Respiratory Pathogens

Since the outbreak of SARS, Avian flu H5N1 and the recent Influenza A/H1N1, pandemic respiratory pathogens in general attract more attention. While common cold is often caused by rhinovirus, coronavirus and enterovirus during the summertime. Flu on the other hand is more restricted to the winter season (Influenza A and B). The first line of defense against a potential pandemic is a quick and unfailing detection of the pathogen. Other viral respiratory pathogens are types of Adenovirus, Respiratory Syncytial Virus (RSV), Parainfluenza virus and Metapneumovirus (MPV).

From the many non viral respiratory pathogens, the most important are Streptococcus pneumoniae and Haemophilus influenzae which cause pneumonia as well as Chlamydia pneumoniae, Mycoplasma pneumoniae and Legionella pneumophila which can stimulate atypical pneumonia; Klebsiella pneumoniae and Pseudomonas aeruginosa are sometimes found in nosocomial pneumonia.

Mycobacterium tuberculosis is responsible for Tuberculosis. The bacteria usually attack the lungs but also a variety of other organs such as brain, kidney and spine are susceptible to an infection. The infection can be fatal if not diagnosed and treated properly. Because the infection can spread through aerosol, an accurate, reliable and quick diagnosis is the best insurance against unintended spreading of the pathogen. High-risk groups are the elderly, infants and individuals with compromised immune systems. Poor nutrition and crowded or unsanitary living conditions increase the risk for contracting Tuberculosis.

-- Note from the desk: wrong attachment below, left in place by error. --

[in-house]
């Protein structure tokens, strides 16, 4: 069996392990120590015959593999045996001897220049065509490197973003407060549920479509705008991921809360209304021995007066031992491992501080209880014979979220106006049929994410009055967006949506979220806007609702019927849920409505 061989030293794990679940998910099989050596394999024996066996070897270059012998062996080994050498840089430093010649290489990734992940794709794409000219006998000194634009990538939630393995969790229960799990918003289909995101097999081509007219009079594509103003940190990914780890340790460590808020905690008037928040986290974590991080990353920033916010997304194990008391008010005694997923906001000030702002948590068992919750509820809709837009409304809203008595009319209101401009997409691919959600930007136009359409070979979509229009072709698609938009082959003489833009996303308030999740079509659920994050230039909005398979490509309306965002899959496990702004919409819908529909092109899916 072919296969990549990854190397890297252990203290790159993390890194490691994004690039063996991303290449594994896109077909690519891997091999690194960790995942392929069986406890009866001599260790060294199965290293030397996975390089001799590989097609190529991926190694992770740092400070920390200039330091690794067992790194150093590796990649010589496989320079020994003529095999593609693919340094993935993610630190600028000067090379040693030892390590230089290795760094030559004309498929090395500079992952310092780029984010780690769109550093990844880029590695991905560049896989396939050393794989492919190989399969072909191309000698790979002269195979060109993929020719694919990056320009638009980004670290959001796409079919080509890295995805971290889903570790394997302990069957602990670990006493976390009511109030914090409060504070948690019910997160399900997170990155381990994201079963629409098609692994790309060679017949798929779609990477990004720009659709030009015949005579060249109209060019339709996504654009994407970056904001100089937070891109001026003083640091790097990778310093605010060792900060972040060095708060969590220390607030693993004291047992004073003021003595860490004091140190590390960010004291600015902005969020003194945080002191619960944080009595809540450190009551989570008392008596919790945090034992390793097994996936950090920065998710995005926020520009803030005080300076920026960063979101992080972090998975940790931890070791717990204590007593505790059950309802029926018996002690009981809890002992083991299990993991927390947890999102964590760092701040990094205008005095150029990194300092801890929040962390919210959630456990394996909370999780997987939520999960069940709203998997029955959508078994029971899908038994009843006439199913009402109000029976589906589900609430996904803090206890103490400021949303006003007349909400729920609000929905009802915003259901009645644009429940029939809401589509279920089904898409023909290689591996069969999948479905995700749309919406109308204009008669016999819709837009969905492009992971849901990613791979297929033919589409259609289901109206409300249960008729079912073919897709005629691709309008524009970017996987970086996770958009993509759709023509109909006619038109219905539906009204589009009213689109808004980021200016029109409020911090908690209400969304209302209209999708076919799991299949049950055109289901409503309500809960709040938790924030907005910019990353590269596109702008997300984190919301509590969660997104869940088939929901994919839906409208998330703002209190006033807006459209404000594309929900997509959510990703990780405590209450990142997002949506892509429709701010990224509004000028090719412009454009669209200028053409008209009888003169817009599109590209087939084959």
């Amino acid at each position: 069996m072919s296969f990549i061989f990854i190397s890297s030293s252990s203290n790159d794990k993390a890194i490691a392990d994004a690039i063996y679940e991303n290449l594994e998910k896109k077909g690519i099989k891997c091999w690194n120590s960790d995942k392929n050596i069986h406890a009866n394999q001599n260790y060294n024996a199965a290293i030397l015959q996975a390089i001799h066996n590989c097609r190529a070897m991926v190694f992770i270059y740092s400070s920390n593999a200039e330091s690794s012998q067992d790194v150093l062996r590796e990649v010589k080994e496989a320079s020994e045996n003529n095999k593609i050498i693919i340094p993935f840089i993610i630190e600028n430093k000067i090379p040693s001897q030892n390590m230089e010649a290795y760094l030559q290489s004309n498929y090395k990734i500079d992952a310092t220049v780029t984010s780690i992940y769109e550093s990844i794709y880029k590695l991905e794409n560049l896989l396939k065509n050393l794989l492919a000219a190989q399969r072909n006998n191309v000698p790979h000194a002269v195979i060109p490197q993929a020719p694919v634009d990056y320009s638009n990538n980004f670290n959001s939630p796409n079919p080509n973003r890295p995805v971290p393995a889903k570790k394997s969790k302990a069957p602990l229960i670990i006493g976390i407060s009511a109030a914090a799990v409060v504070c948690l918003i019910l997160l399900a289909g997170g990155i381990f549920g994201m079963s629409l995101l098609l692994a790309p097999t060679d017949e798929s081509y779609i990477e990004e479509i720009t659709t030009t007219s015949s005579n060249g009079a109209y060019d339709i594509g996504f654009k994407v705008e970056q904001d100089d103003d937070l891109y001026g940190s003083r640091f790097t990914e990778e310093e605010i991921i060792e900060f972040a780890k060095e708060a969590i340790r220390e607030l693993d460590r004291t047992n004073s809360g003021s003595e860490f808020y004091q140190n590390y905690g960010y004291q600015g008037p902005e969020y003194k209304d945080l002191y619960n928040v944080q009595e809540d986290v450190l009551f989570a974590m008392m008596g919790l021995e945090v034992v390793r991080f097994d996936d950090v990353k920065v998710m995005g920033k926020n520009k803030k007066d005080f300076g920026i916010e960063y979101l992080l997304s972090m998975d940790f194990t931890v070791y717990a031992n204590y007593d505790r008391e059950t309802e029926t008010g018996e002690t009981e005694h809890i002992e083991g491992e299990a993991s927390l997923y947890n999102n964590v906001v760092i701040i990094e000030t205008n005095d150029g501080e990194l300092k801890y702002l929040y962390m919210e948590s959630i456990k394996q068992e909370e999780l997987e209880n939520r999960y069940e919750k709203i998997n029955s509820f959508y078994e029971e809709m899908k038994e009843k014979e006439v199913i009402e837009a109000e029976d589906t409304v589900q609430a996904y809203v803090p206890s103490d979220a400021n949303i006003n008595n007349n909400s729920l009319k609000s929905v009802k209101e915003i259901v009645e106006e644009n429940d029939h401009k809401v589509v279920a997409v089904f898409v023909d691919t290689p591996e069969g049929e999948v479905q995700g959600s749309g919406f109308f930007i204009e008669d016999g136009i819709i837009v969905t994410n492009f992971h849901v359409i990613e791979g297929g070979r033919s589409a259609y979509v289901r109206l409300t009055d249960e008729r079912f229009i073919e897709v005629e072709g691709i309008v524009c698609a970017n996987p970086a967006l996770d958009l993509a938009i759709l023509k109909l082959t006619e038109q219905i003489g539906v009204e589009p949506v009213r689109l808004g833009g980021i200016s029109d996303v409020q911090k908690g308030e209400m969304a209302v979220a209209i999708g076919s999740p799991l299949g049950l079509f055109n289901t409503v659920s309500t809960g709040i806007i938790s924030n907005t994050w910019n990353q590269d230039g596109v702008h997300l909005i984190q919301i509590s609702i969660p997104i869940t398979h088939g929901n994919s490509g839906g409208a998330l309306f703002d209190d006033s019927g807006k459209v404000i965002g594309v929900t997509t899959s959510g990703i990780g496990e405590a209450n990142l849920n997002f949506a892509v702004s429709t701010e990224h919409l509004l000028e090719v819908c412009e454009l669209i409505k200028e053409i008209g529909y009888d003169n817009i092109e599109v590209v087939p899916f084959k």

Whooping cough is still a fatal disease in children due to missing or incomplete vaccination. Because of similar symptoms to common cold the infection with Bordetella may go undiagnosed in adults for many months, while being highly contagious.


L. pneumophila 16S

Inf A H5

Inf A M2


B. pertussis / para

Inf A swine H1